Max Baer Jr. once saved Buddy Ebsen's life on the set of ''The Beverly Hillbillies''
The actor found himself in a frightful situation after a scene went out of control.
Most of us don't consider our day jobs a matter of life and death, but one fateful day during the filming of The Beverly Hillbillies, it was.
In his autobiography, The Other Side of Oz, actor Buddy Ebsen recounted a harrowing experience he had during production for the hit television series. He wrote, "In the show, during Jethro's 'Double-Naught Spy' phase, he inventively installed helicopter blades on the old Hillbilly truck, and with blind faith in the feasibility of his conversion, he and I prepared for takeoff in our first test flight." Viewers may recall that in "Double Naught Jethro", Jethro, after seeing a spy film, decides to reinvent himself as a secret agent and attempts to convert the family car into one fit for espionage.
Ebsen explained that the truck itself was on hydraulic jacks, which meant that while the blades above them moved, the truck would actually be raised by the hydraulics while the camera kept a tight shot of Jed and Jethro rising, giving the illusion that the car was rising from the ground. However, it was just moments into the first take that things began to go sideways.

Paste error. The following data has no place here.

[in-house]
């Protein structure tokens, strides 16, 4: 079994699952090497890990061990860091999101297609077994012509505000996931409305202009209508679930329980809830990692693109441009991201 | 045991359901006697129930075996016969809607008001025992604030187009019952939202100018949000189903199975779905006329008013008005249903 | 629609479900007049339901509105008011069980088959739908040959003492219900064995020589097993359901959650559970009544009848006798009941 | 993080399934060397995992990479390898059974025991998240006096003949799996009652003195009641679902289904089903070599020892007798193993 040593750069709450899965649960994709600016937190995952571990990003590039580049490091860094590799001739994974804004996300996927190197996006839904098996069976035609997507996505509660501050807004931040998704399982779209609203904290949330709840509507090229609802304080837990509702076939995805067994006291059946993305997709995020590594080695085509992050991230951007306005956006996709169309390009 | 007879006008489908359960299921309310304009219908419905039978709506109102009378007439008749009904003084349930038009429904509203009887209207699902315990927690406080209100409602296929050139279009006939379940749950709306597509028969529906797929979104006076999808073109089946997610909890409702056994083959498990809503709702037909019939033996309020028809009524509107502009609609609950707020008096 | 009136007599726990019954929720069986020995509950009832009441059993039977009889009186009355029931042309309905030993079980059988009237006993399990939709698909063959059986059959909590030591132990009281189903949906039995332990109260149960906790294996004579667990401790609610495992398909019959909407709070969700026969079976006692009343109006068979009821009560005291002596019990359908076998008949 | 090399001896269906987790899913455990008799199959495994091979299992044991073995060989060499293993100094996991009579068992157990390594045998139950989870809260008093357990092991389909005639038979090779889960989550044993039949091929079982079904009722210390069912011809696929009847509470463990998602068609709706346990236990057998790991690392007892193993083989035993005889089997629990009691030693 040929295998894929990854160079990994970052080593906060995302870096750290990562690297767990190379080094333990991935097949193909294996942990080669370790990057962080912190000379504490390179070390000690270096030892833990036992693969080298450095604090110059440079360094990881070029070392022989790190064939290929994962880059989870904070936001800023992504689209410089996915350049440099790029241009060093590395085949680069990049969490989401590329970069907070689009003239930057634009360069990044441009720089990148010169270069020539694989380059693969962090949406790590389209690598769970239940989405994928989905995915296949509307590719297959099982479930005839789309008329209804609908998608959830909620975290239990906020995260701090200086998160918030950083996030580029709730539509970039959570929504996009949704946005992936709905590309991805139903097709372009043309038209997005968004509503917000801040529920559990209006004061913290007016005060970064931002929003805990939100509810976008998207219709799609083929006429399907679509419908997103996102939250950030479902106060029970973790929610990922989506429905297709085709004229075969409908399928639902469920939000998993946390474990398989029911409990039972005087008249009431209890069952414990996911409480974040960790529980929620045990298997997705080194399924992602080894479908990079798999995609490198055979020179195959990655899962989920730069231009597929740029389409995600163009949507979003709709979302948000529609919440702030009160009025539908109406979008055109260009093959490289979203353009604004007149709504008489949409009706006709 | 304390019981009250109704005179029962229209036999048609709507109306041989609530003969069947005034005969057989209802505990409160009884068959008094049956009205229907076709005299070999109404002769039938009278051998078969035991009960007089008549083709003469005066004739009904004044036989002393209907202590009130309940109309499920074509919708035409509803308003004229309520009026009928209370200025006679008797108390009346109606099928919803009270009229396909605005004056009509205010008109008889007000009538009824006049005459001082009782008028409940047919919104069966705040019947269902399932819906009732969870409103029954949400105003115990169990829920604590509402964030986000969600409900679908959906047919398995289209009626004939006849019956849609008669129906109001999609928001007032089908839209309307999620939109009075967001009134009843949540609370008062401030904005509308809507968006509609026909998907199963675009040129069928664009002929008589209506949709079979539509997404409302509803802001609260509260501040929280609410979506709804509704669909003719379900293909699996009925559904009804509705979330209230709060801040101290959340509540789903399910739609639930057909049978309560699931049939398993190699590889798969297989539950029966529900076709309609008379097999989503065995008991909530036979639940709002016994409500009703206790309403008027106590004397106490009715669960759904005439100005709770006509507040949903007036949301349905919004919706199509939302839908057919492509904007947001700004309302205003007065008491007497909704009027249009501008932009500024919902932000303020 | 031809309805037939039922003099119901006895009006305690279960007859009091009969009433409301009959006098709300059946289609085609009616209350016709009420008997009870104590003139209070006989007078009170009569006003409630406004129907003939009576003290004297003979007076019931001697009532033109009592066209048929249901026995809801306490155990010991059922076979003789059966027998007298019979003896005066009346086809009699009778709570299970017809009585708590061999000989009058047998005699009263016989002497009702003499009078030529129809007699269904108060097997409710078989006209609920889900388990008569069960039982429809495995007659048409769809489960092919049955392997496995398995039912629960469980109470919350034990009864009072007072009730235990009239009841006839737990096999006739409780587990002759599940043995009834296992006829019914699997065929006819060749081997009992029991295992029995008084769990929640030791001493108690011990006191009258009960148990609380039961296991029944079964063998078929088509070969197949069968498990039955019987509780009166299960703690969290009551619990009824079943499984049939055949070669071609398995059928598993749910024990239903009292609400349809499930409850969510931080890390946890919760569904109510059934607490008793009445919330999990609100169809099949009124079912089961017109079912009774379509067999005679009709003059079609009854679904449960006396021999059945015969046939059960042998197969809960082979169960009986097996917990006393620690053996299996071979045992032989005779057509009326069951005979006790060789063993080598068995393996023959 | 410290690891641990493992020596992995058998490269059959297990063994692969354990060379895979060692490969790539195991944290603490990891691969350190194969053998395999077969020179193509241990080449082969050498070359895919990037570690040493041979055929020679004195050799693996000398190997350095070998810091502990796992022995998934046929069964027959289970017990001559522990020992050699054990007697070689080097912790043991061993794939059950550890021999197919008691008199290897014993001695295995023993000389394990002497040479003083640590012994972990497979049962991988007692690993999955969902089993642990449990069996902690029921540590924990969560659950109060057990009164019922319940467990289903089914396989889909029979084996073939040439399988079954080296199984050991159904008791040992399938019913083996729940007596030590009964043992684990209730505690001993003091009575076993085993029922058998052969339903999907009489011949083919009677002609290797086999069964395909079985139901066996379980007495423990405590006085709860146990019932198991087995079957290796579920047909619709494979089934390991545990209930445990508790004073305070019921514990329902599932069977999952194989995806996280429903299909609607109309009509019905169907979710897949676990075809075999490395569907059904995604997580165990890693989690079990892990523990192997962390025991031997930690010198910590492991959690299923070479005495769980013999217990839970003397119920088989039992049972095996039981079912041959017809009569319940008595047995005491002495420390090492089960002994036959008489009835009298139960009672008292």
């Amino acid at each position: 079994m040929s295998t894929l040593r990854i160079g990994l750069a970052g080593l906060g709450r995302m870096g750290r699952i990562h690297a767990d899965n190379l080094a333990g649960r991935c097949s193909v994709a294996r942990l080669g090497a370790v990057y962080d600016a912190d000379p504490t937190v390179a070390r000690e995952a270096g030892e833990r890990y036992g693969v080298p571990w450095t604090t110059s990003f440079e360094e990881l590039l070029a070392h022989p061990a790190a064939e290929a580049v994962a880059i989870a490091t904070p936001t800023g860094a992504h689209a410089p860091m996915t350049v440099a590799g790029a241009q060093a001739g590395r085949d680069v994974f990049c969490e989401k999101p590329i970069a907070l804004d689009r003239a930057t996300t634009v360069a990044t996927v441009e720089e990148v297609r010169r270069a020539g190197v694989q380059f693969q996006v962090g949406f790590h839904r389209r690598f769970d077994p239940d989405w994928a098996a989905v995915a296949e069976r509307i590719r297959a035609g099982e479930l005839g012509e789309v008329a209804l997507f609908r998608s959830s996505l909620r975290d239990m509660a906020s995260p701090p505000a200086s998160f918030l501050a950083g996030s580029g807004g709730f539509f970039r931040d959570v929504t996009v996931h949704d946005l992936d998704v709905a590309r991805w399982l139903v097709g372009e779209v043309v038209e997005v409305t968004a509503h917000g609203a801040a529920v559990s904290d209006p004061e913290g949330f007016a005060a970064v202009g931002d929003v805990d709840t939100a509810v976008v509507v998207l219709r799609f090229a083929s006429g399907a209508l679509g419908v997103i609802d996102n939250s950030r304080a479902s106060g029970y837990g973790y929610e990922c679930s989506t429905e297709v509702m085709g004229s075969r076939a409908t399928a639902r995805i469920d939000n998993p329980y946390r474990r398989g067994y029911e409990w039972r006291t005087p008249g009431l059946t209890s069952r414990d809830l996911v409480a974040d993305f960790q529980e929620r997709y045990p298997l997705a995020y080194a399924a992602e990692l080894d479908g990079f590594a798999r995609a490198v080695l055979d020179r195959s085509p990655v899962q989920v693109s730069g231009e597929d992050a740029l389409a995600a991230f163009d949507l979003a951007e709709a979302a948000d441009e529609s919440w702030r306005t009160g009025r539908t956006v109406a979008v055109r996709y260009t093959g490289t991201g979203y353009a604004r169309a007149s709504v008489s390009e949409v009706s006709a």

Ebsen explained, "The system worked all right until it became apparent that the designer had not cranked in the vibration factor. The whirling blades rocked the truck. At an altitude of twelve feet, they shook the truck's body right off the jacks." Ebsen then dove from the car after it began falling toward him. He recalled, "I hit the concrete sound stage floor hard and lay there dazed and befuddled from my crash landing but conscious enough to wonder why the truck hadn't landed on me." It turned out Ebsen had someone looking out for him just a few feet away: Max Baer Jr.
Ebsen wrote, "There was Max, sturdy as the Colossus of Rhodes, coolly bracing the truck above me until I was dragged to safety. How he got there so fast I can only guess." So while we're sure not every day on the set of The Beverly Hillbillies wasn't as death-defying as that one, it's helpful to know that just like the Clampett family, the actors on set were sure to look after one another and, if need be, protect them from harm.